News

AST satellite company deploys array ready for wholesale trials

AST Spacemobile array.jpg

Satellite company AST SpaceMobile has successfully spread out its giant communications array for its test satellite, BlueWalker 3, which was launched in September.

At 64 sq metres the array (pictured) doubles as a solar panel on one side and a precisely targeted set of mobile antennas on the other.

Abel Avellan, chairman and CEO of AST SpaceMobile, said: “The successful unfolding of BlueWalker 3 is a major step forward for our patented space-based cellular broadband technology and paves the way for the ongoing production of our BlueBird satellites.”

AST SpaceMobile, which is worth US$1.74 billion on Nasdaq, aims to be a wholesale operation, working with mobile operators such as AT&T, MTN and Vodafone.

AT&T’s network president, Chris Sambar, said: “Working with AST SpaceMobile, we believe there is a future opportunity to even further extend our network reach including to otherwise remote and off-grid locations.”

Bluewalker 3 is designed to communicate directly with cellular devices via 3GPP standard frequencies at 5G speeds. One satellite is expected to have a field of view of over 777,000 sq km on the surface of the Earth.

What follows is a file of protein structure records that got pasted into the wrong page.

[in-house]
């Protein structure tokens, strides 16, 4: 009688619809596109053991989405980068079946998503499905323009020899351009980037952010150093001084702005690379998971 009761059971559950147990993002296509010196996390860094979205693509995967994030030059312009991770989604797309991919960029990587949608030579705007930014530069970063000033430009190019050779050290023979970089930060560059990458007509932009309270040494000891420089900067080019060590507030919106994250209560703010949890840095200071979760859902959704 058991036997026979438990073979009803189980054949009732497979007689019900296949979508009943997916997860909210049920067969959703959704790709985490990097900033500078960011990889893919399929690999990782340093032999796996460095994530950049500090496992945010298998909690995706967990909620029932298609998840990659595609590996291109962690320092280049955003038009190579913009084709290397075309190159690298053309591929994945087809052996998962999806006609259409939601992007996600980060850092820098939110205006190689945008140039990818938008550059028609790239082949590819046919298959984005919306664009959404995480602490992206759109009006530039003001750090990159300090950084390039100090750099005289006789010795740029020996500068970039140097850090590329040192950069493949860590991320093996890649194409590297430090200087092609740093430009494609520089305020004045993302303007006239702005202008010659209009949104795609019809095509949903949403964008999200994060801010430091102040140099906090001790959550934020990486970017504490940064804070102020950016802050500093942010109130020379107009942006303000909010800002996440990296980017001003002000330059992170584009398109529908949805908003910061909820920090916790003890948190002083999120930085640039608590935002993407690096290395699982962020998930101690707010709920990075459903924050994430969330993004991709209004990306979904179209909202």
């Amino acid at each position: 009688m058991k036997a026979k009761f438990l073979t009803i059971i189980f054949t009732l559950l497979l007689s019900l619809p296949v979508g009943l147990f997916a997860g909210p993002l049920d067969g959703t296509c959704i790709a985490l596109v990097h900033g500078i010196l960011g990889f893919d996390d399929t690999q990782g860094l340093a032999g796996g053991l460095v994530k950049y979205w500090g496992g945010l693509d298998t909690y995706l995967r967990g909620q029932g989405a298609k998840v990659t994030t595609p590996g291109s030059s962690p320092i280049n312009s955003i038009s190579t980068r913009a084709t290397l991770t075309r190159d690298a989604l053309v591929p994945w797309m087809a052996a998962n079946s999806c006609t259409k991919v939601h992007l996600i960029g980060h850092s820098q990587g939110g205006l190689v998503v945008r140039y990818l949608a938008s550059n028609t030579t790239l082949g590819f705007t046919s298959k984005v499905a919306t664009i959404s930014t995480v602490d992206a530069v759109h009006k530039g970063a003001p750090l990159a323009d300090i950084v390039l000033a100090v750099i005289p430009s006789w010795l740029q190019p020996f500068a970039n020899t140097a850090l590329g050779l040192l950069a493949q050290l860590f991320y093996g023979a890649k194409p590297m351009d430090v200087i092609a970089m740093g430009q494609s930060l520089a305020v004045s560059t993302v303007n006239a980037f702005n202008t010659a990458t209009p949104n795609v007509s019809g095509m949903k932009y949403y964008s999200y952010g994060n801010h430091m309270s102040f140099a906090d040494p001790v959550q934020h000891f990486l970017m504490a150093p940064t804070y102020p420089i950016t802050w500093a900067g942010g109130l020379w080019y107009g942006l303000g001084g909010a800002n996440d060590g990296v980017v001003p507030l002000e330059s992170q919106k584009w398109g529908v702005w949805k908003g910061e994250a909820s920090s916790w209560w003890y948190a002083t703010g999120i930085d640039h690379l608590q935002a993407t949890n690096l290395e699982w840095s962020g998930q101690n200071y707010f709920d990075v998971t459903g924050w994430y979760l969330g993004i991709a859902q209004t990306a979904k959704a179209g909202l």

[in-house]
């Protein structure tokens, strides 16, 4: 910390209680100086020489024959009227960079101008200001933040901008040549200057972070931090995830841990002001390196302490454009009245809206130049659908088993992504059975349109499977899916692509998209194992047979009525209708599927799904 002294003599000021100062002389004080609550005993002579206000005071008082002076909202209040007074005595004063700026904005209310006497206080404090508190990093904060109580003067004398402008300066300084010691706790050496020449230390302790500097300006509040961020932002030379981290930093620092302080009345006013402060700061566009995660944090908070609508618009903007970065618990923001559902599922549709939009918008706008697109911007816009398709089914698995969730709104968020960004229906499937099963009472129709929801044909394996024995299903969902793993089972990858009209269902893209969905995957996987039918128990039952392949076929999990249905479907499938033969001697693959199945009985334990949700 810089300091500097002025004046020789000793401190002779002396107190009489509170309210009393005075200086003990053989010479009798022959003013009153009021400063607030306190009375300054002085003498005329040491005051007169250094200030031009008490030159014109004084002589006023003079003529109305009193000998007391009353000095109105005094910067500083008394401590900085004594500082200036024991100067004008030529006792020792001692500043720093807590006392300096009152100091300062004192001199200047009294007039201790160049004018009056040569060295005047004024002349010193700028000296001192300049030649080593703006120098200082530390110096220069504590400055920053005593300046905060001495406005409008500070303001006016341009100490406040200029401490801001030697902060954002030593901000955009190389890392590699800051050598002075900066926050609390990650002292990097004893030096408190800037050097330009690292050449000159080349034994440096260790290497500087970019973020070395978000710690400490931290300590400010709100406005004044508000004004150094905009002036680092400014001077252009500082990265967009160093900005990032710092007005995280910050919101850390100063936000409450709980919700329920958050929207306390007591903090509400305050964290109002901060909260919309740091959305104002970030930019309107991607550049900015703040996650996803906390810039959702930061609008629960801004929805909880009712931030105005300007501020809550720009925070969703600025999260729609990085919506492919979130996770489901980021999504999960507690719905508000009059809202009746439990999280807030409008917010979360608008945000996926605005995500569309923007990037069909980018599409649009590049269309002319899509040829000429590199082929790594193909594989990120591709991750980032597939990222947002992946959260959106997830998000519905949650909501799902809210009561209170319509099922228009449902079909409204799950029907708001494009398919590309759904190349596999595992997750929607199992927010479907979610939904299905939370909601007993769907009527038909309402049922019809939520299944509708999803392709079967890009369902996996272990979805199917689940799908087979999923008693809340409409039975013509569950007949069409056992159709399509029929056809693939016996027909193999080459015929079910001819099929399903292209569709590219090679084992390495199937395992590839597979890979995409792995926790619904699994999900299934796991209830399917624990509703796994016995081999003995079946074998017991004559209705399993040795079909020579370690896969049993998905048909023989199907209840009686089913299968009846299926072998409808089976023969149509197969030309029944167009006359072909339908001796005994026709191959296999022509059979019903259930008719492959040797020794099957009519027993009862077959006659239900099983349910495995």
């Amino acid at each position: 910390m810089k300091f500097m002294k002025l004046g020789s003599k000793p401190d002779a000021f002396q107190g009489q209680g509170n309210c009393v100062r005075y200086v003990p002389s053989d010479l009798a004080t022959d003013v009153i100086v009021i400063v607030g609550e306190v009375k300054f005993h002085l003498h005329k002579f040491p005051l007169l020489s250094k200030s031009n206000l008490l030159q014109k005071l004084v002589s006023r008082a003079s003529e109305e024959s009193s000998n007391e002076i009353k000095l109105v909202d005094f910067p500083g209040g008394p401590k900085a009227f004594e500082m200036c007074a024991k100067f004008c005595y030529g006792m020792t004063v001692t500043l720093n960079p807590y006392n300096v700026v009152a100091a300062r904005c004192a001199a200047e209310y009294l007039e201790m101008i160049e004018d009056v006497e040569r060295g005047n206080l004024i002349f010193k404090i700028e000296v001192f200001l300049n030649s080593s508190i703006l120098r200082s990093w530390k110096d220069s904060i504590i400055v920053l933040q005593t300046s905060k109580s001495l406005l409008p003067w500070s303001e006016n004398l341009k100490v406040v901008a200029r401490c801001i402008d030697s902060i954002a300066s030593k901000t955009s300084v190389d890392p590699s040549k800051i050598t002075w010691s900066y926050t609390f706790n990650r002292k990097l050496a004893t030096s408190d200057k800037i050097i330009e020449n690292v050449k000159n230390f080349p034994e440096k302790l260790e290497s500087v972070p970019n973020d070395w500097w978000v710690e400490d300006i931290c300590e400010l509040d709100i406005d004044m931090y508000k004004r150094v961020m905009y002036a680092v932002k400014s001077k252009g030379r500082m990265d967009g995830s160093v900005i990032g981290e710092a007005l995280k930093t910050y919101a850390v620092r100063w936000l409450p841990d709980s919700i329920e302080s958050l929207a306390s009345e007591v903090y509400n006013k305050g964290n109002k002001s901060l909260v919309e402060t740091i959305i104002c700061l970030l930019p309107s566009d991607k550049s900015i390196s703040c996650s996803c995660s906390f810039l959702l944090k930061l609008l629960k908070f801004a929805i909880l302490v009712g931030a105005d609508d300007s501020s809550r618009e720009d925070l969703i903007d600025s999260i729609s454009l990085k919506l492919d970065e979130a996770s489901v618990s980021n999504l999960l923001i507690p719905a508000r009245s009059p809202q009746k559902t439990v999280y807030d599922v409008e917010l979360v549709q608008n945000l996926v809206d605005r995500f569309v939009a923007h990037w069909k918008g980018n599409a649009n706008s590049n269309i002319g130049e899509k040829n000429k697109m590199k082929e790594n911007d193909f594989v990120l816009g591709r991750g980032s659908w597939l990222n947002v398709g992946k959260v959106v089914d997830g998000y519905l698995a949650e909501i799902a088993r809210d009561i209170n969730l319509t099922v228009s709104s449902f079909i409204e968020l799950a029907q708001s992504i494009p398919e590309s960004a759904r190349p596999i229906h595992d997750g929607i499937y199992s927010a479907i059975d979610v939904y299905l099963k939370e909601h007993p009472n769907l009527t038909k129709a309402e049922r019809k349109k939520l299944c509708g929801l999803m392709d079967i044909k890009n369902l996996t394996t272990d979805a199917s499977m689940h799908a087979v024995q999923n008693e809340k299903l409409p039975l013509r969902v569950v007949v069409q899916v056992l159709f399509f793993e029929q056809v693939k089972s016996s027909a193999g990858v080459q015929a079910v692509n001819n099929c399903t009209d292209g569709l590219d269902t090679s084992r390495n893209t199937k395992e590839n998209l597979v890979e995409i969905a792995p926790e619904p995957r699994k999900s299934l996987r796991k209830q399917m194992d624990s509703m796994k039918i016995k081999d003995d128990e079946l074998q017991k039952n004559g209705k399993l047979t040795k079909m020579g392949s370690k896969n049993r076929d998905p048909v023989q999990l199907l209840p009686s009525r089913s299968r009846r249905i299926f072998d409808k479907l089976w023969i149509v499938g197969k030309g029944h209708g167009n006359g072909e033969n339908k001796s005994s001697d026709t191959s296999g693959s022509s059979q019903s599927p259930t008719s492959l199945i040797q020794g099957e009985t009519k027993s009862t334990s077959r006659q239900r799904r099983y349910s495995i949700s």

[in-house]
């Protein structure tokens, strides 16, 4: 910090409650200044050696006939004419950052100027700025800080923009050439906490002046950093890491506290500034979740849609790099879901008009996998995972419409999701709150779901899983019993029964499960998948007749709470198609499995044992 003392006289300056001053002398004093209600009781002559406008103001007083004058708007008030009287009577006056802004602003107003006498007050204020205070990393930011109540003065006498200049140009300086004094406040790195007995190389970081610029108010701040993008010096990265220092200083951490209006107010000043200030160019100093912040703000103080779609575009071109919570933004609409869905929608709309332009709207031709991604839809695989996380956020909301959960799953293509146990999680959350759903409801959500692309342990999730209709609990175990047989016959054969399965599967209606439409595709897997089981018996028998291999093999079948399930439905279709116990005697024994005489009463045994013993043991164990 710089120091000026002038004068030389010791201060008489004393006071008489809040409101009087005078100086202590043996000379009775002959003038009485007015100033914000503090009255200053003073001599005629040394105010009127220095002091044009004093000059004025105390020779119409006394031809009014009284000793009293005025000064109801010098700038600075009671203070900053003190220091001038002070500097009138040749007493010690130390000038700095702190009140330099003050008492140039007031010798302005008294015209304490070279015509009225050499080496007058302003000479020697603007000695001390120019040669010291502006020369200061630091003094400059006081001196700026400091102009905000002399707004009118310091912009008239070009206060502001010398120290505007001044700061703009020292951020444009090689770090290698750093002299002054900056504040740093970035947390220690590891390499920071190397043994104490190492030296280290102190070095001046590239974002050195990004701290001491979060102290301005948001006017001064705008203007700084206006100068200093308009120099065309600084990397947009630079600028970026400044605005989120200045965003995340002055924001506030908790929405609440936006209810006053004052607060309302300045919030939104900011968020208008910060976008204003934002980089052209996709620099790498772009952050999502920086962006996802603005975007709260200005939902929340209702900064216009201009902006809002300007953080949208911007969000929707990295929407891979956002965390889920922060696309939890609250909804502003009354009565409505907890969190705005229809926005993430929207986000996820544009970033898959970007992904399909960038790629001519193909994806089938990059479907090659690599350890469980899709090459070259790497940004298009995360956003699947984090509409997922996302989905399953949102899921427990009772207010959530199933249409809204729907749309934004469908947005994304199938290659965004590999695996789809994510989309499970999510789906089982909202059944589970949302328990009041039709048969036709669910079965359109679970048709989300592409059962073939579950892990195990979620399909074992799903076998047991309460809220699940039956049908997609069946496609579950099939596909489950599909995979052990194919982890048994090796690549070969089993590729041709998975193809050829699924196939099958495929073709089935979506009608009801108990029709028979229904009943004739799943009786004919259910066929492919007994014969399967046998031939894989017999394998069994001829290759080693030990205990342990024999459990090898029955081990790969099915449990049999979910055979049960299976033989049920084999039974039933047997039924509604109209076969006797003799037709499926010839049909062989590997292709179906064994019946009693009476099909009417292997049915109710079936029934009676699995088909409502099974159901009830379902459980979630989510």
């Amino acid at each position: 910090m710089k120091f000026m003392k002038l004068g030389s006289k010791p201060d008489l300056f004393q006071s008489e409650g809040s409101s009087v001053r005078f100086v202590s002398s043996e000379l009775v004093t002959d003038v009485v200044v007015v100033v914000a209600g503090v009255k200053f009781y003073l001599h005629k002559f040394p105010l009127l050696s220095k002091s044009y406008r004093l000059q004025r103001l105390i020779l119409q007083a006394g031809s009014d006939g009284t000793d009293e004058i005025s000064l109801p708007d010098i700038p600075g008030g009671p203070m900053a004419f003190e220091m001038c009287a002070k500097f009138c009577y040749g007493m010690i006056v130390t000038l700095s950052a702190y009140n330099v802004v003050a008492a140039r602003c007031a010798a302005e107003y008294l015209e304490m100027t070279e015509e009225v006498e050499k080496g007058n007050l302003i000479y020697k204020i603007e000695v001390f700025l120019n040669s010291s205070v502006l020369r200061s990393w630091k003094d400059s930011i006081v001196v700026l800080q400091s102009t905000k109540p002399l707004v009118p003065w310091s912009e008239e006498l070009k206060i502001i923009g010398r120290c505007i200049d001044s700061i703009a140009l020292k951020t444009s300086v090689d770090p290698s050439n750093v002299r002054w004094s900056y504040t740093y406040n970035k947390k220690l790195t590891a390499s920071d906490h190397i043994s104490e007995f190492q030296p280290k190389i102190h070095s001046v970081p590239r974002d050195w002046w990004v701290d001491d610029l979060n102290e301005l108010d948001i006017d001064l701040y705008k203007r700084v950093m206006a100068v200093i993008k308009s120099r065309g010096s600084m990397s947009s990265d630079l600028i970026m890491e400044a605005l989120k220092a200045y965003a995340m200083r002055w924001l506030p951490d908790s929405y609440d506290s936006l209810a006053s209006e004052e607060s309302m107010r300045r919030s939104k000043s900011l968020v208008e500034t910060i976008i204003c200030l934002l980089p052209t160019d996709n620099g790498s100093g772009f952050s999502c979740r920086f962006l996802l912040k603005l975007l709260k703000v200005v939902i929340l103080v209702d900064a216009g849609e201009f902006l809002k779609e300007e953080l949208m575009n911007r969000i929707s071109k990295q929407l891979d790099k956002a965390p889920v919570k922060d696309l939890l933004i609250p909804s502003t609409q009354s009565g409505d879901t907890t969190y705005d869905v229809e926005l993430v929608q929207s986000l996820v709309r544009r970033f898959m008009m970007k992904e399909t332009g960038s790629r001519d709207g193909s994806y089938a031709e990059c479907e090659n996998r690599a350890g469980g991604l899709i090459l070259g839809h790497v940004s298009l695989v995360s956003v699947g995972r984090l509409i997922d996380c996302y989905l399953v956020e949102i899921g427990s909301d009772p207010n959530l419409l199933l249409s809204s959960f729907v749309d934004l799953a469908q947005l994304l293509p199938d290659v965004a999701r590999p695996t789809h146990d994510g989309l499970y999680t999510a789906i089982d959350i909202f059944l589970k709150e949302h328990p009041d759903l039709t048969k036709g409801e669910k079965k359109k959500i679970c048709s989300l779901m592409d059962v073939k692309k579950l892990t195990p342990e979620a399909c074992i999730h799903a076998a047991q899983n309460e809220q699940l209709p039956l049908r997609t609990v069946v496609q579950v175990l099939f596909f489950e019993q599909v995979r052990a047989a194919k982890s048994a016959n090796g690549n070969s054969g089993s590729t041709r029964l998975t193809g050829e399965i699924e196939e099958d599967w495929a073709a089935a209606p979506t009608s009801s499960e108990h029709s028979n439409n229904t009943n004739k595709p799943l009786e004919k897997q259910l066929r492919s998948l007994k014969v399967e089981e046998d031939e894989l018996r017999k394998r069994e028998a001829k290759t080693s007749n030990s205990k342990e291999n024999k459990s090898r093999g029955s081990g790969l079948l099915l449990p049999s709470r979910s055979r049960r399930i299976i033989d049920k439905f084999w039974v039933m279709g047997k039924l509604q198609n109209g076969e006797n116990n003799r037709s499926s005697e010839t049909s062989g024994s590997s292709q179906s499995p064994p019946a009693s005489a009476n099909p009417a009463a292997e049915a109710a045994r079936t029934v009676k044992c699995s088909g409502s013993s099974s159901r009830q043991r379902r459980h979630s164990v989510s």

The company lists its mobile network operator partners as Africell, AT&T, Bell Canada, Etisalat, Globe Telecom, Indosat Ooredoo Hutchison, Millicom, MTN Group, Orange, Rakuten Mobile, Smart Communications, Smartfren, Telecom Argentina, Telefónica, Telstra, Vodafone Group, Liberty Latin America “and others”.

Tareq Amin, CEO of Rakuten Mobile and Rakuten Symphony, who is also an AST SpaceMobile director, said the company plans to test the satellite service on its cloud-native network in Japan. It is also “working with AST SpaceMobile on integrating our virtualized radio network technology to help bring connectivity to the world”, said Amin.

Vodafone head of group R&D, Luke Ibbetson, also an AST SpaceMobile director, said: “We want to close coverage gaps in our markets, particularly in territories where terrain makes it extremely challenging to reach with a traditional ground-based network.”